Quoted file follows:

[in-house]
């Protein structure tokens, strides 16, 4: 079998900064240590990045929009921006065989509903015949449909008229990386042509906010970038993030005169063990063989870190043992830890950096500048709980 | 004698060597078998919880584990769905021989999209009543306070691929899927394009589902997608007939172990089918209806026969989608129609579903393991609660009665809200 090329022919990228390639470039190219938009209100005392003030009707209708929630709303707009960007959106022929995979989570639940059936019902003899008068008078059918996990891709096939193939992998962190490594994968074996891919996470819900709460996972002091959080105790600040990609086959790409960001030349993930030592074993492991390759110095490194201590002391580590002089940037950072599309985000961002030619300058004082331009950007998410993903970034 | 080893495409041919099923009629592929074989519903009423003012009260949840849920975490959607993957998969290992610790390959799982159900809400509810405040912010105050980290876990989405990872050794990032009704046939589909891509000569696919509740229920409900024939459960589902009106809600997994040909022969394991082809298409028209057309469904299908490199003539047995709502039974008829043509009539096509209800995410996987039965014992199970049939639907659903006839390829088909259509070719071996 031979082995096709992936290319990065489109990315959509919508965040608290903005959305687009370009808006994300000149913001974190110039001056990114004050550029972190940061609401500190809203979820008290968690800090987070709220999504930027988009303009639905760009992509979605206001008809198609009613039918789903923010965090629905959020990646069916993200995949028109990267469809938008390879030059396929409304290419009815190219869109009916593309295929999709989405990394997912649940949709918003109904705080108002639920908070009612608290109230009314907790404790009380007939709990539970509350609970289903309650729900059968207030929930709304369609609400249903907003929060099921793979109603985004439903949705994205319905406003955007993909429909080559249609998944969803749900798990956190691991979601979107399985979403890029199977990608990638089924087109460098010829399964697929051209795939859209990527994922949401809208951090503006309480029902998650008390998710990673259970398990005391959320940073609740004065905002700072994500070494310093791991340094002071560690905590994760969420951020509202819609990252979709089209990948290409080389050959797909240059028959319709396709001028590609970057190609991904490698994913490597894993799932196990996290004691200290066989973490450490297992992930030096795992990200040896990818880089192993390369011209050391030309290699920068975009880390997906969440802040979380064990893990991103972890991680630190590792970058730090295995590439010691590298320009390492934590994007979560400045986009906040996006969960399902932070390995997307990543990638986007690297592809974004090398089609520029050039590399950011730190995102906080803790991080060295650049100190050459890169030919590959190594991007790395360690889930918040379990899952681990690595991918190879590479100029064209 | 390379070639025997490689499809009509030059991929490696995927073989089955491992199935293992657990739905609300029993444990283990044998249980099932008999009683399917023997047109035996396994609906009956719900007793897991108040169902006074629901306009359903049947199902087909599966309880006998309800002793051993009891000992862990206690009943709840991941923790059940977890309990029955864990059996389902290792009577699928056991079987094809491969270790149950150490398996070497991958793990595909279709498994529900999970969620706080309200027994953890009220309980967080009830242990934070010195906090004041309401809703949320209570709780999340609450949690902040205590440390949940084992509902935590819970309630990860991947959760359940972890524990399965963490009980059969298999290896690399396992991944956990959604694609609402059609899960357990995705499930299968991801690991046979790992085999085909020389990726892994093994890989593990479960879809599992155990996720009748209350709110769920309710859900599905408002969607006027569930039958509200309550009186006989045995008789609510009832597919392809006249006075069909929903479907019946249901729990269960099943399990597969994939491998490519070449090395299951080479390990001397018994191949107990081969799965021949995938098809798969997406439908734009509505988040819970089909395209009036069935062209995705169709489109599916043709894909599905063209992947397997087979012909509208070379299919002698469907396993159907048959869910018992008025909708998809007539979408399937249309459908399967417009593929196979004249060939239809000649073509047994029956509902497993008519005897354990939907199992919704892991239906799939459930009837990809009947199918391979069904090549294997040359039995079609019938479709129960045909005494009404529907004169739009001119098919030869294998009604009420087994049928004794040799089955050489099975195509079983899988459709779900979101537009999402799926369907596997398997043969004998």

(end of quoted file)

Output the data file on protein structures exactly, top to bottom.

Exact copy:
[in-house]
């Protein structure tokens, strides 16, 4: 079998900064240590990045929009921006065989509903015949449909008229990386042509906010970038993030005169063990063989870190043992830890950096500048709980 | 004698060597078998919880584990769905021989999209009543306070691929899927394009589902997608007939172990089918209806026969989608129609579903393991609660009665809200 090329022919990228390639470039190219938009209100005392003030009707209708929630709303707009960007959106022929995979989570639940059936019902003899008068008078059918996990891709096939193939992998962190490594994968074996891919996470819900709460996972002091959080105790600040990609086959790409960001030349993930030592074993492991390759110095490194201590002391580590002089940037950072599309985000961002030619300058004082331009950007998410993903970034 | 080893495409041919099923009629592929074989519903009423003012009260949840849920975490959607993957998969290992610790390959799982159900809400509810405040912010105050980290876990989405990872050794990032009704046939589909891509000569696919509740229920409900024939459960589902009106809600997994040909022969394991082809298409028209057309469904299908490199003539047995709502039974008829043509009539096509209800995410996987039965014992199970049939639907659903006839390829088909259509070719071996 031979082995096709992936290319990065489109990315959509919508965040608290903005959305687009370009808006994300000149913001974190110039001056990114004050550029972190940061609401500190809203979820008290968690800090987070709220999504930027988009303009639905760009992509979605206001008809198609009613039918789903923010965090629905959020990646069916993200995949028109990267469809938008390879030059396929409304290419009815190219869109009916593309295929999709989405990394997912649940949709918003109904705080108002639920908070009612608290109230009314907790404790009380007939709990539970509350609970289903309650729900059968207030929930709304369609609400249903907003929060099921793979109603985004439903949705994205319905406003955007993909429909080559249609998944969803749900798990956190691991979601979107399985979403890029199977990608990638089924087109460098010829399964697929051209795939859209990527994922949401809208951090503006309480029902998650008390998710990673259970398990005391959320940073609740004065905002700072994500070494310093791991340094002071560690905590994760969420951020509202819609990252979709089209990948290409080389050959797909240059028959319709396709001028590609970057190609991904490698994913490597894993799932196990996290004691200290066989973490450490297992992930030096795992990200040896990818880089192993390369011209050391030309290699920068975009880390997906969440802040979380064990893990991103972890991680630190590792970058730090295995590439010691590298320009390492934590994007979560400045986009906040996006969960399902932070390995997307990543990638986007690297592809974004090398089609520029050039590399950011730190995102906080803790991080060295650049100190050459890169030919590959190594991007790395360690889930918040379990899952681990690595991918190879590479100029064209 | 390379070639025997490689499809009509030059991929490696995927073989089955491992199935293992657990739905609300029993444990283990044998249980099932008999009683399917023997047109035996396994609906009956719900007793897991108040169902006074629901306009359903049947199902087909599966309880006998309800002793051993009891000992862990206690009943709840991941923790059940977890309990029955864990059996389902290792009577699928056991079987094809491969270790149950150490398996070497991958793990595909279709498994529900999970969620706080309200027994953890009220309980967080009830242990934070010195906090004041309401809703949320209570709780999340609450949690902040205590440390949940084992509902935590819970309630990860991947959760359940972890524990399965963490009980059969298999290896690399396992991944956990959604694609609402059609899960357990995705499930299968991801690991046979790992085999085909020389990726892994093994890989593990479960879809599992155990996720009748209350709110769920309710859900599905408002969607006027569930039958509200309550009186006989045995008789609510009832597919392809006249006075069909929903479907019946249901729990269960099943399990597969994939491998490519070449090395299951080479390990001397018994191949107990081969799965021949995938098809798969997406439908734009509505988040819970089909395209009036069935062209995705169709489109599916043709894909599905063209992947397997087979012909509208070379299919002698469907396993159907048959869910018992008025909708998809007539979408399937249309459908399967417009593929196979004249060939239809000649073509047994029956509902497993008519005897354990939907199992919704892991239906799939459930009837990809009947199918391979069904090549294997040359039995079609019938479709129960045909005494009404529907004169739009001119098919030869294998009604009420087994049928004794040799089955050489099975195509079983899988459709779900979101537009999402799926369907596997398997043969004998």